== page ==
Prior to the Civil War, the small number of officers the Army needed was provided by United States Military Academy at West Point, New York and a few other colleges. With the expansion of the Army to unprecedented size for the Civil War, the need for trained officers quickly exceeded the number available. As a result, Congress passed the Land Grant Act of 1862 which specified that courses in military tactics should be offered at colleges established as a result of the Act.
Corvallis College (now Oregon State University) was founded in 1858 as an Academy supported by the Methodist Church. In 1868 it was named a Land Grant Institution, and by 1872 the first Cadet Corps was formed under the command of Captain Benjamin D. Boswell, an active duty officer on extended leave in Corvallis. In 1911, McAlexander Fieldhouse, one of the oldest buildings on campus, was dedicated to Major Ulysses G. McAlexander, then the Professor of Military Science and Tactics, who went on to become known as "The Rock of the Marne" as commander of the 38th Infantry, 3rd Infantry Division during World War I.
The National Defense Act of 1916 expanded and standardized the training of officers, colleges and universities and established the Reserve Officer Training Corps (ROTC) in essentially the same form as it is known today. This program replaced other military training at OSU in 1917 and has continued virtually unchanged until 1962 when ROTC became voluntary.
Historically, all physically qualified male OSU students were required to take the first two years of ROTC instruction. The program took a significant step forward in 1973 when women were allowed to enroll.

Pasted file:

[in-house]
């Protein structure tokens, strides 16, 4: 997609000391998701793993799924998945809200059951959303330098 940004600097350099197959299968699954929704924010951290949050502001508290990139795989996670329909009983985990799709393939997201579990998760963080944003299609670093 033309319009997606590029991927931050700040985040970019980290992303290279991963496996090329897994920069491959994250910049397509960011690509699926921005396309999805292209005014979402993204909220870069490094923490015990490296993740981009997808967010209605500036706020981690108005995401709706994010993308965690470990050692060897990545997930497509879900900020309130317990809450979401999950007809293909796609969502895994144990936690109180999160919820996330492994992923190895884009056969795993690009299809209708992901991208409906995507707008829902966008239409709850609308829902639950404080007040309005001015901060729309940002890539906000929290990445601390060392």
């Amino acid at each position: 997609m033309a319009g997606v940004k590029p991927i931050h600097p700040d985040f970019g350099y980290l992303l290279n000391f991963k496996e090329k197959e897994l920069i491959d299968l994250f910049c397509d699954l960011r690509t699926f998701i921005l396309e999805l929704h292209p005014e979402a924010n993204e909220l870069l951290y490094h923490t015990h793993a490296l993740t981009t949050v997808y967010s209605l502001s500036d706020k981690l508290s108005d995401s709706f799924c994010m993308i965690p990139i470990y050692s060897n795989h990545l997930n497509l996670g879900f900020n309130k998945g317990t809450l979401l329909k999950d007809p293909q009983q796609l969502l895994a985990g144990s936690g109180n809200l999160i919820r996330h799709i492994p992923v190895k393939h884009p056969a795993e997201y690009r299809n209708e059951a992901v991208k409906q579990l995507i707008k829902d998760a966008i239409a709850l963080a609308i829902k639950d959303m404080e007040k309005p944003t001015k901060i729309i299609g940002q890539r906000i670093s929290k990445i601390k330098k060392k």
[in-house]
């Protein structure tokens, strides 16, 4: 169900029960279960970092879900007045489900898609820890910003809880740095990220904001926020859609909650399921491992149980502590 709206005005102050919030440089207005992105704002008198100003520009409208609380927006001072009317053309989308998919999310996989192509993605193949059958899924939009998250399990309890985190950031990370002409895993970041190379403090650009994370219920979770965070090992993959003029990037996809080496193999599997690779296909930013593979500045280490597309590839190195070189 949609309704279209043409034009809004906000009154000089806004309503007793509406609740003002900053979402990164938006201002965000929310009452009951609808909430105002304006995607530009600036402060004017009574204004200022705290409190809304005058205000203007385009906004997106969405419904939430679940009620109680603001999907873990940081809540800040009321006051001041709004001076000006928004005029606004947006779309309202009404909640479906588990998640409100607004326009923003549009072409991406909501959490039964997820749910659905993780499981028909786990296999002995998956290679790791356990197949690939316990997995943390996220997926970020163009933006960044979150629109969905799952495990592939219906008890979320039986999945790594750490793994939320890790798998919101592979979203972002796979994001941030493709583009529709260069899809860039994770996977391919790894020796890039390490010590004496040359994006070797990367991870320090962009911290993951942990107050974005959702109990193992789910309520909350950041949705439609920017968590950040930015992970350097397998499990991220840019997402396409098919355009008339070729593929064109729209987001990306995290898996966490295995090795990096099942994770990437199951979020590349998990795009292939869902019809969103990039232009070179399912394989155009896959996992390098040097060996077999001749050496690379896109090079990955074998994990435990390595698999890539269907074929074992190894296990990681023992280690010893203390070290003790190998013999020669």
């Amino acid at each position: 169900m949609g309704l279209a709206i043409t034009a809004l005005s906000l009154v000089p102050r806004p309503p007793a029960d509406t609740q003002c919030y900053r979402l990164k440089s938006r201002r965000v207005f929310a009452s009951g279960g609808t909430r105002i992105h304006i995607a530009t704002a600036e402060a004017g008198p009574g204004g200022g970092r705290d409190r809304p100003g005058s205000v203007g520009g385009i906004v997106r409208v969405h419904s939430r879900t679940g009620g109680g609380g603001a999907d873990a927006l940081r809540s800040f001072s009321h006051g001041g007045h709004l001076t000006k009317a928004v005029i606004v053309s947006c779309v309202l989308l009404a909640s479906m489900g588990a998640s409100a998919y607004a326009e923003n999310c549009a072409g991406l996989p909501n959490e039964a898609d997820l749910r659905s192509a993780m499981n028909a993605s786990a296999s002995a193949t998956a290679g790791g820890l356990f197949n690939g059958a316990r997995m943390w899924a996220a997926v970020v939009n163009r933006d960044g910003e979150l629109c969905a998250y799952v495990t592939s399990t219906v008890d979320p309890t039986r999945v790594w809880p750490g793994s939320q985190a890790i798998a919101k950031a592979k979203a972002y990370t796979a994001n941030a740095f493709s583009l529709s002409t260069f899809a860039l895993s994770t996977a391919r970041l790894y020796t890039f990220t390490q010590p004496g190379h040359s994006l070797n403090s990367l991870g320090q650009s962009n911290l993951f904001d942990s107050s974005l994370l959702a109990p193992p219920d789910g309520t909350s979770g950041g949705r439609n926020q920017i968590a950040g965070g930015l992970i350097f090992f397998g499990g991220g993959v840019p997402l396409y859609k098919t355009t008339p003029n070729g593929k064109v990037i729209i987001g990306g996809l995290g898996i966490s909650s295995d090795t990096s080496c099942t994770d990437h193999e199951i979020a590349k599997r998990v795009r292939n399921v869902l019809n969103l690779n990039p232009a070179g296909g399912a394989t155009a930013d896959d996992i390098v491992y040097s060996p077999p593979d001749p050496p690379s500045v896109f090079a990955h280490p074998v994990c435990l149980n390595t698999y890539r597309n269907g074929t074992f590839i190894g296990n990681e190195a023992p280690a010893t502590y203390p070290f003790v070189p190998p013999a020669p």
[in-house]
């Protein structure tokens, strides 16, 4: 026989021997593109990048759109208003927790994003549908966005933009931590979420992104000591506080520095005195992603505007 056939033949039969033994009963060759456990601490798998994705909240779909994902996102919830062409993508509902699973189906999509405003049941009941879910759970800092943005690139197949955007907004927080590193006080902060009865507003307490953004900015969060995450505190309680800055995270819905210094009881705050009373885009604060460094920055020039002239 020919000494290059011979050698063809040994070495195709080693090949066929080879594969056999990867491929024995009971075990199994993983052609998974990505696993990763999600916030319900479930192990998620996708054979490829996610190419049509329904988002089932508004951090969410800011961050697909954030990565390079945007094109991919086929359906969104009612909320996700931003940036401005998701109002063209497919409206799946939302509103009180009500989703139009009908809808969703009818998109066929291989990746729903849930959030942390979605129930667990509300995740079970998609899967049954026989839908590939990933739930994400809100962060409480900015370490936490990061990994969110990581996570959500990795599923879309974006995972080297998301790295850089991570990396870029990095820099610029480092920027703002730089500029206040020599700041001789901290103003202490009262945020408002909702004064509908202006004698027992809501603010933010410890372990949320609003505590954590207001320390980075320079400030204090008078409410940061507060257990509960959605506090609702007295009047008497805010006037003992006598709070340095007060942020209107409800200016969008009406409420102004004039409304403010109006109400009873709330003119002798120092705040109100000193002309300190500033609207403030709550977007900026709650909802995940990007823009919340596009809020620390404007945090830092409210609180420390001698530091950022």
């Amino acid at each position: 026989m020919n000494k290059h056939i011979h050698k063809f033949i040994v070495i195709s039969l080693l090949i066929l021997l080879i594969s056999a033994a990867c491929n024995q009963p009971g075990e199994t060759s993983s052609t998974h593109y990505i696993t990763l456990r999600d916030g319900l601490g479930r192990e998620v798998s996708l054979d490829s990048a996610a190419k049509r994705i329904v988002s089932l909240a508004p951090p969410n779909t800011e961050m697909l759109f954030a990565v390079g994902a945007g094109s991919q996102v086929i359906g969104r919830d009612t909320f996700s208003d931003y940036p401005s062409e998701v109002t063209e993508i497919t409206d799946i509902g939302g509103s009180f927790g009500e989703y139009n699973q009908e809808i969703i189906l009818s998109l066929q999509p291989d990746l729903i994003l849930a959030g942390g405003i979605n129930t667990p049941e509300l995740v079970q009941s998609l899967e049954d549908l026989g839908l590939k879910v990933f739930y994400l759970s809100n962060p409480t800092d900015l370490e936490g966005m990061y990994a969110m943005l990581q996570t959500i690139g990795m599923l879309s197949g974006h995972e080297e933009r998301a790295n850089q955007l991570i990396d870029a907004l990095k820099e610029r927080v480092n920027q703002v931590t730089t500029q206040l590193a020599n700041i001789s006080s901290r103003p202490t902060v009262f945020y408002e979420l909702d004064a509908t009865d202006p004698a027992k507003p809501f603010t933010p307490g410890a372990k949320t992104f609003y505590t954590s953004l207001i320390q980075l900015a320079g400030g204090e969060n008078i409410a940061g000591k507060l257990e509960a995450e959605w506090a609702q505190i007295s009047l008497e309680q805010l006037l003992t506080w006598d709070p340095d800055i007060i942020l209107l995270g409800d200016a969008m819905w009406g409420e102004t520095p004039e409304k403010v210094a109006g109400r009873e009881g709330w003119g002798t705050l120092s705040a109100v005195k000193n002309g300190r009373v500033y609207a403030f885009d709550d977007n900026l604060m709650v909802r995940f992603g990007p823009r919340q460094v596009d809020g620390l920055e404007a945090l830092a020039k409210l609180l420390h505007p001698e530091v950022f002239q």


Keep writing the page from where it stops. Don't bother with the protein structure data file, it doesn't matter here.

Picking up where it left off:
Today, OSU Army ROTC continues the tradition of "The West Point of the West,” the nickname earned during World War II when the OSU Corps produced more officers than any other non-military academy in the nation. Our Army ROTC graduates continue their proud heritage of dedicated service to the nation, while our current cadets accept the challenges of the ROTC program as they prepare to be tomorrow’s leaders.
The Program Today
The focus of the ROTC program is leadership development. Students learn problem solving techniques, decision-making skills, planning and organizing skills, interpersonal communications skills, professional ethics and responsibilities, and other management and leadership skills. Leadership labs and field training exercises supplement classroom work with practical leadership training and experience.
Students receive frequent developmental counseling from their U.S. Army officer and non-commissioned officer (NCO) instructors. Cadets are encouraged to participate in Army ROTC extracurricular activities such as the Ranger Challenge Team and Color Guard.
Cadets have opportunities to attend professional development training programs each summer such as Airborne School, Air Assault School, Mountain Warfare School, Cultural Langauge and Understanding Program, Project Global Officer, or Cadet Troop Leadership Training.